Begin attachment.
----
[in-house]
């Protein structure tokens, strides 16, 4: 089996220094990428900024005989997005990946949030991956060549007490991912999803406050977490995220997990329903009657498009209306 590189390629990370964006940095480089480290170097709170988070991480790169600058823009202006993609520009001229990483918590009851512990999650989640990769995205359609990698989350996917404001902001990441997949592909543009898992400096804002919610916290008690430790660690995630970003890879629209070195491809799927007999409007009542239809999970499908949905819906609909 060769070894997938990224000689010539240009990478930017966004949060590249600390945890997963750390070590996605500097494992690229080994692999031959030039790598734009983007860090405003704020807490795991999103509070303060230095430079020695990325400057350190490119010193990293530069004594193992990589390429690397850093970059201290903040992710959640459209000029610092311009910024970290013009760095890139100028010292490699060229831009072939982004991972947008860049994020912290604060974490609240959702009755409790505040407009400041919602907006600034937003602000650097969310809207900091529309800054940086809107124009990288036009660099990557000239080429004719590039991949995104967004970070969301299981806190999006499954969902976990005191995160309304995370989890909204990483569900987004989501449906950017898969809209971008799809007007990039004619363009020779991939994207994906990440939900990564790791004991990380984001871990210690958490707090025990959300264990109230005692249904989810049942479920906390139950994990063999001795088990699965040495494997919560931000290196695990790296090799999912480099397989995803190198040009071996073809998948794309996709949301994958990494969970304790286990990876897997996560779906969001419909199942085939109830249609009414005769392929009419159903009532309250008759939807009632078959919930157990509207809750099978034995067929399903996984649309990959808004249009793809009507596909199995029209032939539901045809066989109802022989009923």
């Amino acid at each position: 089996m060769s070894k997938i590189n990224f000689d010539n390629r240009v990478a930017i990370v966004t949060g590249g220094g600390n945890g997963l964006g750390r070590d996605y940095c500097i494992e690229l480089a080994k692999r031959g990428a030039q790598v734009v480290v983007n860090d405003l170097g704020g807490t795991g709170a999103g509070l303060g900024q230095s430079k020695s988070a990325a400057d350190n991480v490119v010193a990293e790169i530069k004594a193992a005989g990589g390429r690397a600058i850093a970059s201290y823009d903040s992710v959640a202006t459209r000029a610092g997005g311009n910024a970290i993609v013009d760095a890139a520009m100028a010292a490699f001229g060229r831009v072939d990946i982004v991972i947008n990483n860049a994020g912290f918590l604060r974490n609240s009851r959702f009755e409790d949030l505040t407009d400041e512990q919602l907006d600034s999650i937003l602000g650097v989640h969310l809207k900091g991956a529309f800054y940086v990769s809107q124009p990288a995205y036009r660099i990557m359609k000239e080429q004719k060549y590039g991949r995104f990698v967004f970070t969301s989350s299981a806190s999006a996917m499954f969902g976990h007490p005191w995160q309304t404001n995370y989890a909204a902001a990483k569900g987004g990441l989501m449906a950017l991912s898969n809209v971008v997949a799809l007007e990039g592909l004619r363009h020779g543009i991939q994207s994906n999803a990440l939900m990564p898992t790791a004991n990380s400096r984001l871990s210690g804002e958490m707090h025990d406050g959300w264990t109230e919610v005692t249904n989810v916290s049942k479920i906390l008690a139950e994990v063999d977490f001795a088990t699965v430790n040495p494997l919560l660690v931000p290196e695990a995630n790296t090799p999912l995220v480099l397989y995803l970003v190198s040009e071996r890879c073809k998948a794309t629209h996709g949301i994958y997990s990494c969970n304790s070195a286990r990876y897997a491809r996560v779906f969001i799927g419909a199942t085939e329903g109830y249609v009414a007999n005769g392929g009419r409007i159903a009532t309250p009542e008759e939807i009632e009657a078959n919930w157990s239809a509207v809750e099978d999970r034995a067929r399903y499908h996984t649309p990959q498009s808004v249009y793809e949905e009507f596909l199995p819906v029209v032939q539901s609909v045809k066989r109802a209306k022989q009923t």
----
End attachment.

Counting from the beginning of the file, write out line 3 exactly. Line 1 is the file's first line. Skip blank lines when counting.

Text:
């Amino acid at each position: 089996m060769s070894k997938i590189n990224f000689d010539n390629r240009v990478a930017i990370v966004t949060g590249g220094g600390n945890g997963l964006g750390r070590d996605y940095c500097i494992e690229l480089a080994k692999r031959g990428a030039q790598v734009v480290v983007n860090d405003l170097g704020g807490t795991g709170a999103g509070l303060g900024q230095s430079k020695s988070a990325a400057d350190n991480v490119v010193a990293e790169i530069k004594a193992a005989g990589g390429r690397a600058i850093a970059s201290y823009d903040s992710v959640a202006t459209r000029a610092g997005g311009n910024a970290i993609v013009d760095a890139a520009m100028a010292a490699f001229g060229r831009v072939d990946i982004v991972i947008n990483n860049a994020g912290f918590l604060r974490n609240s009851r959702f009755e409790d949030l505040t407009d400041e512990q919602l907006d600034s999650i937003l602000g650097v989640h969310l809207k900091g991956a529309f800054y940086v990769s809107q124009p990288a995205y036009r660099i990557m359609k000239e080429q004719k060549y590039g991949r995104f990698v967004f970070t969301s989350s299981a806190s999006a996917m499954f969902g976990h007490p005191w995160q309304t404001n995370y989890a909204a902001a990483k569900g987004g990441l989501m449906a950017l991912s898969n809209v971008v997949a799809l007007e990039g592909l004619r363009h020779g543009i991939q994207s994906n999803a990440l939900m990564p898992t790791a004991n990380s400096r984001l871990s210690g804002e958490m707090h025990d406050g959300w264990t109230e919610v005692t249904n989810v916290s049942k479920i906390l008690a139950e994990v063999d977490f001795a088990t699965v430790n040495p494997l919560l660690v931000p290196e695990a995630n790296t090799p999912l995220v480099l397989y995803l970003v190198s040009e071996r890879c073809k998948a794309t629209h996709g949301i994958y997990s990494c969970n304790s070195a286990r990876y897997a491809r996560v779906f969001i799927g419909a199942t085939e329903g109830y249609v009414a007999n005769g392929g009419r409007i159903a009532t309250p009542e008759e939807i009632e009657a078959n919930w157990s239809a509207v809750e099978d999970r034995a067929r399903y499908h996984t649309p990959q498009s808004v249009y793809e949905e009507f596909l199995p819906v029209v032939q539901s609909v045809k066989r109802a209306k022989q009923t």